Today’s edition of Throwback Thursday features long time Red Bucket John Morea.
Morea first stepped onto the ice at seven years old when he started in the house league program as a kid that could barely skate and worked his way up to play Tier I and was a member of the 2003-04 Titans team that won Atlantic Youth Hockey League (AYHL) championship and won bronze at USA Nationals.
In 2006, he was drafted in the eighth round (92 overall) by the Green Bay Gamblers in the United States Hockey League (USHL) Entry Draft. He went onto play junior hockey in various leagues across North America, and he attended some minor pro camps which ultimately culminated in him having the opportunity to participate in a National Hockey League (NHL) Development Camp.
Morea is currently working with hockey players primarily in the Tri-State area focusing on skating and skill development. Some of his clients include Jon Merrill (Las Vegas Golden Knights) Tim Clifton (San Jose Sharks), Connor Clifton (Boston Bruins) and many others (Note: Tim and Connor are Titans alum).
Fondest Memories of being a Titan
My greatest memory of being a Titan was my Bantam Major season playing for George Haviland. My teammates and I had the opportunity to go to the USA Hockey Nationals by the way of winning the Atlantic District. We finished third in the country and it was a bittersweet ending to an incredible season but reflecting on that year I understand now that it wasn’t our success that made it a fun year but belonging to a family that cares about each other was the greatest takeaway. I am profoundly grateful to have been a part of the Titan Family.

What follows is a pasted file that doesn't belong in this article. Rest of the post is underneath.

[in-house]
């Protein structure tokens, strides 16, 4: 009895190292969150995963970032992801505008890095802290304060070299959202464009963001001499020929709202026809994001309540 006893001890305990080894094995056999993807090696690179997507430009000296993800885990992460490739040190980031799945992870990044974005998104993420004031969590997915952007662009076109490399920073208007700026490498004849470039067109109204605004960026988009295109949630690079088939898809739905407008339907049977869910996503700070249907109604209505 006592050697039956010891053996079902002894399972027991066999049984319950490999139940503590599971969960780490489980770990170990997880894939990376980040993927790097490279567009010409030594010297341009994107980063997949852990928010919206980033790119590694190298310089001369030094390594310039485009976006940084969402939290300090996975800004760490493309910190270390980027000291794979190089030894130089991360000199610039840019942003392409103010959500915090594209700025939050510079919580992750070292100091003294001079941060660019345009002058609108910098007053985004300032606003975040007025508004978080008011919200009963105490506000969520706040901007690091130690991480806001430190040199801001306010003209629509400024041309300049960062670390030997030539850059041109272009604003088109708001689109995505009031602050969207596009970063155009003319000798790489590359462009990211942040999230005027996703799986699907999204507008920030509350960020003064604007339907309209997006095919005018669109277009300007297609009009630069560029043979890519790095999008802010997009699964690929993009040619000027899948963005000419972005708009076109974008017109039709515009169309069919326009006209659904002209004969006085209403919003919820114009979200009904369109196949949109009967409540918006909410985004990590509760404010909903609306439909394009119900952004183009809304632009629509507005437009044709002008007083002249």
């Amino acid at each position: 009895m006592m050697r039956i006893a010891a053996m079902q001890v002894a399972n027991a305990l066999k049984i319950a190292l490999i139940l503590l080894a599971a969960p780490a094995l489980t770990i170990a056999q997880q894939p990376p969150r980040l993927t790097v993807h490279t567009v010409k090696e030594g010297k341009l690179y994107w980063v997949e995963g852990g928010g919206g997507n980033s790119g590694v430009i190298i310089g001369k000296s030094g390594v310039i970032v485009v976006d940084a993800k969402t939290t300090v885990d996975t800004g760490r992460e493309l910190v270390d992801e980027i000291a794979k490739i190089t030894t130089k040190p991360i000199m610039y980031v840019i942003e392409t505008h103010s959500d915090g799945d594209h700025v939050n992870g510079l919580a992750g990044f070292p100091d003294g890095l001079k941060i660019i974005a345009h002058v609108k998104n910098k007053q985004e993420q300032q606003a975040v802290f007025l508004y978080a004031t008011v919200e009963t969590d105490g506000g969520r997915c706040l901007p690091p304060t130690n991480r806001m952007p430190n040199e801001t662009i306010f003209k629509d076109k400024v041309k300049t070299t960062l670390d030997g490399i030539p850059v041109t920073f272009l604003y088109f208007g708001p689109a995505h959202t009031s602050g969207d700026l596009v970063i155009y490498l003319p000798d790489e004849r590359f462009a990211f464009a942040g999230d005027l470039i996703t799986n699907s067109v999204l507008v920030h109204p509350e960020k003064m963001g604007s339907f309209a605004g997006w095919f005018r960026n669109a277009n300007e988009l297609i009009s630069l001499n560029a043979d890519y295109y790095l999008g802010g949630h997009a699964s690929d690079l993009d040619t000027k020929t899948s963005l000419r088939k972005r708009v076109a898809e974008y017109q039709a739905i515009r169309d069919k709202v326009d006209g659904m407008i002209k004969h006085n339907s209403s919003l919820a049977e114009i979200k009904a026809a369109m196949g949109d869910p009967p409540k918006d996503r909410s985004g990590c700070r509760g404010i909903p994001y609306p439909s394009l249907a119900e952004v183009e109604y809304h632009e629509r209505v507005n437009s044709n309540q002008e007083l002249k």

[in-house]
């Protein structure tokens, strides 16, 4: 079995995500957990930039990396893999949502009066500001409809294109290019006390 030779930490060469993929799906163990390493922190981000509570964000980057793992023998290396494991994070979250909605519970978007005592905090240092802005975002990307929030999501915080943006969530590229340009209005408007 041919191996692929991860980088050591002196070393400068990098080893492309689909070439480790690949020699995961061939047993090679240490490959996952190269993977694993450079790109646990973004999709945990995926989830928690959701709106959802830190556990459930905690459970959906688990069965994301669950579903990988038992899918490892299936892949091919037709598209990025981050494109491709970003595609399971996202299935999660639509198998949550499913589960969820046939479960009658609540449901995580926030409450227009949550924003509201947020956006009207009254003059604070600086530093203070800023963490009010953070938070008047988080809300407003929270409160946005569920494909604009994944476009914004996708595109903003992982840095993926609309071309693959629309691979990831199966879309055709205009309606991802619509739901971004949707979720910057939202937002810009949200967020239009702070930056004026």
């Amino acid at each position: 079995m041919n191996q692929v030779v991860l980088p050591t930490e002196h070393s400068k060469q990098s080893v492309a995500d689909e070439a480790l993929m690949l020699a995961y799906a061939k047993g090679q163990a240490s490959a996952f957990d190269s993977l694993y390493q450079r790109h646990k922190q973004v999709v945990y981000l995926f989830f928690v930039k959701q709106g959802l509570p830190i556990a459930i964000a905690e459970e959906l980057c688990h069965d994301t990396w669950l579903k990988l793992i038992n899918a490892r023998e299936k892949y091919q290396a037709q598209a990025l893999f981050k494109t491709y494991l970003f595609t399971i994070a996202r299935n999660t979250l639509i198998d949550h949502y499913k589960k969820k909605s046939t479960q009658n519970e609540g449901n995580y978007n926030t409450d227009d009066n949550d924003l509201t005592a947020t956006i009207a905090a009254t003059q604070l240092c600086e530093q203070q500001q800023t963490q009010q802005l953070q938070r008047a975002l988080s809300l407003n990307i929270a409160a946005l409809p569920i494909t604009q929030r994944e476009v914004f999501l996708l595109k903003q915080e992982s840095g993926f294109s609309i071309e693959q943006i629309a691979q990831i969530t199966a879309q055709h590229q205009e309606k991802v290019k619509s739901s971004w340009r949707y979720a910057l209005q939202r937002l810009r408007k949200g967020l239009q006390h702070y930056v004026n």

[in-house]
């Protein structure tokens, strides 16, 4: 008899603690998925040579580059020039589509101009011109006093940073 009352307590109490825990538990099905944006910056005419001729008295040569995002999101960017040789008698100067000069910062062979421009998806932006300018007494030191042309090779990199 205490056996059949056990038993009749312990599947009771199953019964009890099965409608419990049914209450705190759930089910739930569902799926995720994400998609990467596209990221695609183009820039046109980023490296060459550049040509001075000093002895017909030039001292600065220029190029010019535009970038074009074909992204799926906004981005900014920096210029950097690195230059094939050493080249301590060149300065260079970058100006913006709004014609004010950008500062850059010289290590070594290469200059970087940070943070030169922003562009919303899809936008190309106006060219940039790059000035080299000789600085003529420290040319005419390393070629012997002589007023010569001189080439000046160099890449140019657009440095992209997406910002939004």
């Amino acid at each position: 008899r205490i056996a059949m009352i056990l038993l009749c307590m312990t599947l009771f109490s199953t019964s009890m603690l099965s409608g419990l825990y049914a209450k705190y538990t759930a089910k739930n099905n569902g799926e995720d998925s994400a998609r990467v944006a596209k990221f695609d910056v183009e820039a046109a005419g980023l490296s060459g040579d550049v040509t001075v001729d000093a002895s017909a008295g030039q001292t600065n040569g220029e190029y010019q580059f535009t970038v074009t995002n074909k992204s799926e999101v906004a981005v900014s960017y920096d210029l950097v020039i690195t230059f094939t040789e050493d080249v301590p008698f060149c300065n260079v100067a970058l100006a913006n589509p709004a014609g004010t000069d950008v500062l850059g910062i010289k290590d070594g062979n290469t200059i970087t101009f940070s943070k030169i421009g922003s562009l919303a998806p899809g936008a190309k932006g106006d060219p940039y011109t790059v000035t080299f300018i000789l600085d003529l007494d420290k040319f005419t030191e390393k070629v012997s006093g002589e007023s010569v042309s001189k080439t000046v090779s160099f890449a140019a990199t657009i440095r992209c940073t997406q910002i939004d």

How did the Titans prepare you for life after hockey?
My experience with the Titans was unique and filled with opportunities to hone my craft day in and day out each season and every offseason. It was a one stop shopping model that allowed me to go to the rink and be the best player and person I can be and just get a little better each day.
Coach Haviland put together a development curriculum for me and fortunately, for me, my parents knew nothing about hockey, so they listened to him. When I first got onto the ice, I was made fun of and laughed at for not being able to skate by other kids that had already been playing AAA. Coach Haviland spent endless hours working with me and throwing me into the fire by allowing me to practice with his top teams in which I was competing against kids that were two to three years older than me. This forced me out of my comfort zone and humbled me. From this point I learned that if you want to be successful you need to surround yourself with people that are better than you. Within a few years I had surpassed the players that once laughed at me and thanks to George Haviland and The Titans I realized that anything is possible if you want it bad enough.
For more information on John’s skating and skill development, please click here.